While Prices Rise at the Pump, Elected Officials Livid as Biden Cuts U.S. Oil & Gas Production Further

Alaskan elected officials are livid as Biden suspends Oil & Gas leases in in state

WASHINGTON, D.C. (Texas Insider Report) — While Americans continue to face rising prices at the gas pump, and as the nation moves into the summer traveling season, the Biden Administration on Tuesday suspended oil and gas leases in the Arctic National Wildlife Refuge (ANWR,) and Alaskan elected officials are livid.

Alaska Gov. Mike Dunleavy called the move an “assault on Alaska’s economy,” and pledged to “use every means necessary to undo this egregious federal overreach.”
“Alaska does responsible oil and gas development in the Arctic under stricter environmental standards than anywhere else in the world –  yet the federal government is focused on trying to stop our ability to produce oil and gas,” said Dunleavy.

Each action they take demonstrates a failure to comprehend the worldwide demand for oil and gas.”

U.S. Senator Lisa Murkowski (right,) an Alaska Republican, said that the suspension of leases was contrary to federal law. President Donald Trump's Tax Cuts & Jobs Act passed in 2017 directed the Secretary of the Interior to create the leasing program.
“Neither the president, nor the secretary, are given the discretion to decide otherwise,” Murkowski said.
“We’re extremely disappointed in the Biden Administration’s effort to prevent Alaska from lawfully and responsibly developing its natural resources,” said Alan Weitzner, executive director of the Alaska Industrial Development & Export Authority.

Weitzner noted that the Biden Administration had failed to provide documentation “of any deficiencies that would warrant a suspension of leases.”

Clearly, overturning one of President Trump’s most significant environmental acts during his term in office could spark a major legal battle, as Biden aims to unwind nearly a dozen leases in the heart the expansive Alaska wilderness that Republicans and Democrats have fought over for four decades.

With Tuesday’s White House orders, Interior Department Secretary Deb Haaland alleged that the Trump Administration’s leasing program had “multiple legal deficiencies,” including “insufficient analysis” required by environmental laws.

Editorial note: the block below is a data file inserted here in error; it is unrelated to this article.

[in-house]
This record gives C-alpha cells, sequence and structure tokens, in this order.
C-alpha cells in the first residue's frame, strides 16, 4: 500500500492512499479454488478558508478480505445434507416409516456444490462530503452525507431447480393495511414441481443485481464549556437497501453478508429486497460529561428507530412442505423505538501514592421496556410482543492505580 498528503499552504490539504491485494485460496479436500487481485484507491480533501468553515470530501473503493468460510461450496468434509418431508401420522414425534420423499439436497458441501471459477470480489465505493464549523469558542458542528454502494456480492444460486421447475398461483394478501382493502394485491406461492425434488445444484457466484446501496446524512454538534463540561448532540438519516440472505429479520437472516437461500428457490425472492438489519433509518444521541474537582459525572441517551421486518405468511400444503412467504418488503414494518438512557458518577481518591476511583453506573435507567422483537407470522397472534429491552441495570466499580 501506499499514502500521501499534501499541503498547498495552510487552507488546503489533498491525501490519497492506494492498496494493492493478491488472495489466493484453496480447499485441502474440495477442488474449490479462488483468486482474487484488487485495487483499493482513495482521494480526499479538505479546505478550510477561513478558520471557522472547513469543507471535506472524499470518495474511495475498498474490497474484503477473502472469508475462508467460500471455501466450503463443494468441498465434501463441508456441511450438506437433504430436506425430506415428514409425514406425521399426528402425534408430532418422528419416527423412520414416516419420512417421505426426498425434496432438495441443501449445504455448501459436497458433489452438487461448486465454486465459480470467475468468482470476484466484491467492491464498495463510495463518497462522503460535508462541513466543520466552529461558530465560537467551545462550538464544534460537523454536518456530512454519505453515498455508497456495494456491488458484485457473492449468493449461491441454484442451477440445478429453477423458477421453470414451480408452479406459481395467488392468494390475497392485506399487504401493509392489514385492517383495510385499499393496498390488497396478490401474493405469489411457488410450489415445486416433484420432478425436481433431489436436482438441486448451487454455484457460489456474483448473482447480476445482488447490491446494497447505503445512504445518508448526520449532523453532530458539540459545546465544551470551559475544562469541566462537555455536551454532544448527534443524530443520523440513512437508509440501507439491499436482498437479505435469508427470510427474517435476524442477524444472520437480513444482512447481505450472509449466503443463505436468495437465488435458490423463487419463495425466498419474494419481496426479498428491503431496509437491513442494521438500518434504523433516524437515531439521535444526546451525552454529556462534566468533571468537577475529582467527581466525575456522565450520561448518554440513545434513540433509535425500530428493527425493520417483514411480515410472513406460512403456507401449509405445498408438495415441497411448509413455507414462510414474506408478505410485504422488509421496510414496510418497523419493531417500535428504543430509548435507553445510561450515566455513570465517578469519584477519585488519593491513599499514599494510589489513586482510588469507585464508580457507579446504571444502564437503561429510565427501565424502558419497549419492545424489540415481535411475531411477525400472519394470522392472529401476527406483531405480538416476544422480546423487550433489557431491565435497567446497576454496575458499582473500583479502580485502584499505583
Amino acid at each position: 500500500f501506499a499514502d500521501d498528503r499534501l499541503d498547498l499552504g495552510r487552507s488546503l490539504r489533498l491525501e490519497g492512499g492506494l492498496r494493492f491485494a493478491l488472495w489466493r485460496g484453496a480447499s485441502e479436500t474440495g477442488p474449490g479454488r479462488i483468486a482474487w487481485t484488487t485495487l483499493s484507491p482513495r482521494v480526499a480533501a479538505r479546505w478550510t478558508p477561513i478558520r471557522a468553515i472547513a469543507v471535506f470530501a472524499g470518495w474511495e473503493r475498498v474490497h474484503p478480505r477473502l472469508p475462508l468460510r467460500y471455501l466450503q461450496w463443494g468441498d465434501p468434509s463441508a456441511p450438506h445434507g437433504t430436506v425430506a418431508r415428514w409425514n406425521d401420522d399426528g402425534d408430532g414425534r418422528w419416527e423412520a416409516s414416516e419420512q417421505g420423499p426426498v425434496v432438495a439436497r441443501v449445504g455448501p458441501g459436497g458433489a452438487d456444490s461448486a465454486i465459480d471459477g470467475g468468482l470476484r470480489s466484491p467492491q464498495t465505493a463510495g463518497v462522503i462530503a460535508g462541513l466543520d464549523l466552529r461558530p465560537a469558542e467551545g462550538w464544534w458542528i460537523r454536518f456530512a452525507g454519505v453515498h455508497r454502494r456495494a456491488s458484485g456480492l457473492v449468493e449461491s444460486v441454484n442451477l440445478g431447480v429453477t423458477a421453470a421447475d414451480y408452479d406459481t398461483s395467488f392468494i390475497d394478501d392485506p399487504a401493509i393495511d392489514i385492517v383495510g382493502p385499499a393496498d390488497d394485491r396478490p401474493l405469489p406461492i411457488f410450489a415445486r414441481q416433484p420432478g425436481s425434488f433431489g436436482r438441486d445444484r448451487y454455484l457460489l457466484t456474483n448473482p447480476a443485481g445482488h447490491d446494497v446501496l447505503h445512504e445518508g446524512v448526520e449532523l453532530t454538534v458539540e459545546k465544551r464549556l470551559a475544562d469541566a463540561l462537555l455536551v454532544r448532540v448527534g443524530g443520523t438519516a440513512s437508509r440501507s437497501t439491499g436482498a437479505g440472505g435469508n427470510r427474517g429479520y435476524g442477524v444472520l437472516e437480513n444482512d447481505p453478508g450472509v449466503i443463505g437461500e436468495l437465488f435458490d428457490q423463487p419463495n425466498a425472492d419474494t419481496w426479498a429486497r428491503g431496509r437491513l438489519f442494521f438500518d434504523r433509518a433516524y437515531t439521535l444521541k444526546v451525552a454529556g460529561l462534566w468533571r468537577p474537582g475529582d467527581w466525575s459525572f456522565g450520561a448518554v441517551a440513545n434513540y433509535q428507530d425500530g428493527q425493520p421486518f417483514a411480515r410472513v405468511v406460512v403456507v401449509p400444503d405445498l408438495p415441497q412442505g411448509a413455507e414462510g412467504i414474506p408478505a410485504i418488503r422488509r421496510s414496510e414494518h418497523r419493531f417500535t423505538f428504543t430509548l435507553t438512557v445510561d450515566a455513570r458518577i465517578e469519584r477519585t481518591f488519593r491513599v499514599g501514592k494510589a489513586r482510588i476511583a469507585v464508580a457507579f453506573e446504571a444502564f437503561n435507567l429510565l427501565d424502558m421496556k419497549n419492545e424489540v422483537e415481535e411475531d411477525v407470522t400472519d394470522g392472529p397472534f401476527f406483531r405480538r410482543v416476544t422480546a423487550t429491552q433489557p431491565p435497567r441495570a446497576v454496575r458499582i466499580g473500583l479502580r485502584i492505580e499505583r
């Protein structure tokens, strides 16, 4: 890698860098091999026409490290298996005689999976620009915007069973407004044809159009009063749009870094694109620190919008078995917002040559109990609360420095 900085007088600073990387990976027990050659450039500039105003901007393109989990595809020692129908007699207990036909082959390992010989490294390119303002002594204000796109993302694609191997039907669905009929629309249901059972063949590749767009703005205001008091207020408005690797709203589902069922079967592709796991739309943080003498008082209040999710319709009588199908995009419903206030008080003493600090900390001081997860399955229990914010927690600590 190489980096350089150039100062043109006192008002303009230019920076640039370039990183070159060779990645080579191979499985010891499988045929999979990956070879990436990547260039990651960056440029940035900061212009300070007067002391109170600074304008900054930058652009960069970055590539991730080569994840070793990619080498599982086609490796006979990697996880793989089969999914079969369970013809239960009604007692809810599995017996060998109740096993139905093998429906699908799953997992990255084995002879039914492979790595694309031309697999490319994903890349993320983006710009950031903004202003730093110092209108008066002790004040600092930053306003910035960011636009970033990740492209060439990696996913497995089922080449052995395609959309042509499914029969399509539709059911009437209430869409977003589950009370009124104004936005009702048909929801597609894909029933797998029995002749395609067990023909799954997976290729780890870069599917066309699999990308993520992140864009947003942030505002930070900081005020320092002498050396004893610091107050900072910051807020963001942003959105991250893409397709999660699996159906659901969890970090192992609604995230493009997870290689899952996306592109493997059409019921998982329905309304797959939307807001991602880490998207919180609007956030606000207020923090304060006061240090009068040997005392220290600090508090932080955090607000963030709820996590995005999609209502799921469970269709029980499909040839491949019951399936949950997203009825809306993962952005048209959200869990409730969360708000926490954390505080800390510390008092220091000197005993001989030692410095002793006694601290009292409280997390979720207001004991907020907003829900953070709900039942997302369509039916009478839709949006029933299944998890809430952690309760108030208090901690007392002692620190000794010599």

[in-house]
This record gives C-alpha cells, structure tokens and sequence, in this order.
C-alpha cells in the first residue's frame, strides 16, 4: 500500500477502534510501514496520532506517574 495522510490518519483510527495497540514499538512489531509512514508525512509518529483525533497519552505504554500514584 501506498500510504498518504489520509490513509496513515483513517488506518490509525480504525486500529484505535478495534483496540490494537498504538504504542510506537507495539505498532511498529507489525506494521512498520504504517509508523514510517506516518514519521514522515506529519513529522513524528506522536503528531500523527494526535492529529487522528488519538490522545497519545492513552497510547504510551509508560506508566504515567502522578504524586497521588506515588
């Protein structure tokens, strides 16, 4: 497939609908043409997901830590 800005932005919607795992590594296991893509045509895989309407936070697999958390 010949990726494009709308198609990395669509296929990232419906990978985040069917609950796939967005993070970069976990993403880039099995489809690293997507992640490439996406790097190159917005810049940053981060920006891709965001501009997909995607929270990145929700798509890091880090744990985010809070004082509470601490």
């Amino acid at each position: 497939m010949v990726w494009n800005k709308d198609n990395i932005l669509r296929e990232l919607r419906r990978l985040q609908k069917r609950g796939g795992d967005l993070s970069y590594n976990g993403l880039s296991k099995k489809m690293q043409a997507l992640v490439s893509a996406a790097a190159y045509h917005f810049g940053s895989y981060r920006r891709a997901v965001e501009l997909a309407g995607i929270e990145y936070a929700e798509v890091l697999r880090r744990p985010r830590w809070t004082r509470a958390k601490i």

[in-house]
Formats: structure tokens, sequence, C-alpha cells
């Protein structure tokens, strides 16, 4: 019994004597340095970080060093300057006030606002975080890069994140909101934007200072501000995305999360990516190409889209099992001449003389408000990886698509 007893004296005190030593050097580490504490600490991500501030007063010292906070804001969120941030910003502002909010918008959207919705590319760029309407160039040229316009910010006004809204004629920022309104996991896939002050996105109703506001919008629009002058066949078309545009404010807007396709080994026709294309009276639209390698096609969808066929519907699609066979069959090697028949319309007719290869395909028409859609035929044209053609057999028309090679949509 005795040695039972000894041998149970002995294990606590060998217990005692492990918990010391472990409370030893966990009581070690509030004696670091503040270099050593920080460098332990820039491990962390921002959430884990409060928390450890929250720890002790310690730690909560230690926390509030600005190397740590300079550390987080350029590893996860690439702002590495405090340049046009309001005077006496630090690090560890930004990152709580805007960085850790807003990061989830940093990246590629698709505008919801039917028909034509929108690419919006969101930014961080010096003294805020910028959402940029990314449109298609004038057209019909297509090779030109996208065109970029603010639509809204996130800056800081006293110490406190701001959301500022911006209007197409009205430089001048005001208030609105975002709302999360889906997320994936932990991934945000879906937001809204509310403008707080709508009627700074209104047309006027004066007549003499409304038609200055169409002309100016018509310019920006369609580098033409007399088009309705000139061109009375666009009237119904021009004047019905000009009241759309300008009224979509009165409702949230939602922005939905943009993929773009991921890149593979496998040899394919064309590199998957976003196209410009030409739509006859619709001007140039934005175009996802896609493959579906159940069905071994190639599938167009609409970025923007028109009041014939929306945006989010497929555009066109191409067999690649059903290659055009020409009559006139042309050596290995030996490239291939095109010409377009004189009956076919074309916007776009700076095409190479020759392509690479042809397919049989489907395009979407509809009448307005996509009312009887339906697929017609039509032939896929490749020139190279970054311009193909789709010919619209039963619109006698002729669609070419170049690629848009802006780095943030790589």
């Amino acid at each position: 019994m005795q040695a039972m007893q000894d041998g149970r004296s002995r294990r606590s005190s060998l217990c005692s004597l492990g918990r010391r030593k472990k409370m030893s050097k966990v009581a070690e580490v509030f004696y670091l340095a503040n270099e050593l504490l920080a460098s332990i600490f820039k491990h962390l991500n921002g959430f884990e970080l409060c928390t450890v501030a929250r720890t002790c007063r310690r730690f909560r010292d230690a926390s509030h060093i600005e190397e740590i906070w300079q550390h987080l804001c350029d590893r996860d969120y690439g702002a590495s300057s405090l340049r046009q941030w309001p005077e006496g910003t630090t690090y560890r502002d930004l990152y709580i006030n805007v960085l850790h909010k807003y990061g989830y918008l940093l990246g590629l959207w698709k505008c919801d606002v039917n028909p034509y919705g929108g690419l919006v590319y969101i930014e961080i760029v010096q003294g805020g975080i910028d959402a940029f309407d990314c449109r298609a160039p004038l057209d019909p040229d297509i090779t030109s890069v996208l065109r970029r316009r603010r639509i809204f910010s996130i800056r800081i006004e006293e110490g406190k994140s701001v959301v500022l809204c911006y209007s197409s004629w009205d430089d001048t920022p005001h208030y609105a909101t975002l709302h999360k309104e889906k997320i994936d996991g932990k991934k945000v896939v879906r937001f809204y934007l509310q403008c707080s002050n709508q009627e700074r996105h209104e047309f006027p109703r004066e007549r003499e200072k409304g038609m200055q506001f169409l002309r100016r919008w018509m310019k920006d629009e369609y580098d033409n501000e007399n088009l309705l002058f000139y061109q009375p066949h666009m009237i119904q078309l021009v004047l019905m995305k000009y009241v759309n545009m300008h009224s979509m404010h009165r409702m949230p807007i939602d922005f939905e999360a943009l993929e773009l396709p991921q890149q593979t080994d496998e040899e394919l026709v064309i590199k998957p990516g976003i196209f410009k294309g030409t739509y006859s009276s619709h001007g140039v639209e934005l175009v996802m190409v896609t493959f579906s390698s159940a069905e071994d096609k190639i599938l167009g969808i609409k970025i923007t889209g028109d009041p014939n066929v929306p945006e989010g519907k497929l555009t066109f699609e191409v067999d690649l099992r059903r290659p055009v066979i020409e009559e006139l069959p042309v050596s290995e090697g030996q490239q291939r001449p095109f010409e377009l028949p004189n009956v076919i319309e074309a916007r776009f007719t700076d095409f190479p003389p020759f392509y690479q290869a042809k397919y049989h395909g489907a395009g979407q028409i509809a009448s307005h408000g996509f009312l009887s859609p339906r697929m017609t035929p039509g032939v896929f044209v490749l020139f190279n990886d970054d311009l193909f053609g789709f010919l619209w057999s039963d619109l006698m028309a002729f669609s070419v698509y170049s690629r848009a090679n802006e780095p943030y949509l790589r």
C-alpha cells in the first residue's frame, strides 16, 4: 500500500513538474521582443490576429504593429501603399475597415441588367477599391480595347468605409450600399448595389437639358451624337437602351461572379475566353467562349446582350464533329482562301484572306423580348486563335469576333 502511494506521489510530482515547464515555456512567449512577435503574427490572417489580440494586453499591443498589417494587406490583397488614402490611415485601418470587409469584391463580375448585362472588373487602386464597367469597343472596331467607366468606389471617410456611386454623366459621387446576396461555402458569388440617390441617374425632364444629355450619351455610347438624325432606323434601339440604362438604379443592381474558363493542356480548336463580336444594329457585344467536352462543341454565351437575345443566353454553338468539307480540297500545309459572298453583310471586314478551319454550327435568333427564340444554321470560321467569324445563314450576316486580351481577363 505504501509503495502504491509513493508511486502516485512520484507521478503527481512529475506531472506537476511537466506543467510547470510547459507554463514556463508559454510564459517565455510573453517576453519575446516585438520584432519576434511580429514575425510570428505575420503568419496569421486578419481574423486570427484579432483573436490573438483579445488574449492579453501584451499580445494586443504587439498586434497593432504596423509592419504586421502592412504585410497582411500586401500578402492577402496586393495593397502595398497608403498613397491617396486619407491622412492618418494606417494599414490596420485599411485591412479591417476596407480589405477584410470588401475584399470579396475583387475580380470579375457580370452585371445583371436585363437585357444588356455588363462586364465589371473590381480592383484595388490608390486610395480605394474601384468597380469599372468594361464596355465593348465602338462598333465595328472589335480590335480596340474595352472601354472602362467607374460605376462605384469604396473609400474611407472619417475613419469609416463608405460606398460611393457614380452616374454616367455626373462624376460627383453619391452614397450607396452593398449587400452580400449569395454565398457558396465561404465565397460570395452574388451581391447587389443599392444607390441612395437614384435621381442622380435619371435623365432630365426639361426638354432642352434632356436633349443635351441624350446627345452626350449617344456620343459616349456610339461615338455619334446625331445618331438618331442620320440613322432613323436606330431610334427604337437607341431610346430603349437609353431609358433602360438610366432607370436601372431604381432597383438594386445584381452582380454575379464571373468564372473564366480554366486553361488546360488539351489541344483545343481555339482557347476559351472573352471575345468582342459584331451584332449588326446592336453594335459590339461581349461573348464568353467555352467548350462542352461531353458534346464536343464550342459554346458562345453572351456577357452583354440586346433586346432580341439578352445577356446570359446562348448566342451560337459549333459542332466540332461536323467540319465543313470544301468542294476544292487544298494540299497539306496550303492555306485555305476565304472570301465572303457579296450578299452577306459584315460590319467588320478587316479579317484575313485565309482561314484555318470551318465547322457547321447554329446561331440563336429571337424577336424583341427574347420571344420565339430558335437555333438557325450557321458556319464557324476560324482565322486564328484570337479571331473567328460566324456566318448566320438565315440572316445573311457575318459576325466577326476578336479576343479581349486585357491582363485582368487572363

Haaland’s order calls for a temporary moratorium on all activities related to those leases in order to conduct “a new, comprehensive analysis of the potential environmental impacts of the oil and gas program.”

But Tuesday’s move signaled that the new Biden Administration is willing to take aggressive action in an area that has been a rallying cry for environmentalists for decades.
“This is certainly a step that the environmental community will smile on, coming at this moment, in view of the recent (Biden) actions that environmentalists didn’t like,” said Michael Gerrard, director of the Sabin Center for Climate Change Law at the Columbia Law School.

“This will help solidify the president’s bona fides in opposing major new fossil fuel projects."

Mr. Biden's moves come with anything but certainty, as conservative groups contend Biden’s suspension of the leases are, in fact, illegal.
“The government cannot enter into a contract to take over $14 million and then invalidate the contract without cause,” said Devin Watkins, an attorney for the Competitive Enterprise Institute.

“No cause for canceling the ANWR leases has 

With Biden's actions to reverse President Trump's efforts to establish American energy independence – suspending or reversing efforts in ANWR, and eliminating over 100,000 American jobs by halting construction of the Keystone Pipeline during his first day in office – economists predict Biden's actions mean Americans can expect to see rising prices at the pump, and a return to the era of Barack Obama’s “new normal.”

Yet beyond rising prices at the pump, the bigger and longer-term concern is that of national security. The recent temporary gasoline supply shortages caused by the cyberattack on Colonial Pipeline brought memories of the gas shortages back from the 1970s.

Similarly, critics of Biden's move say that by continuing to outsource the nation's gas and oil supply, while ceding national security advantages to the likes of Russia, Venezuela, and historically hostile Middle Eastern nations, the Biden Administration is putting the country in more vulnerable – and possibly even dangerous – national security position.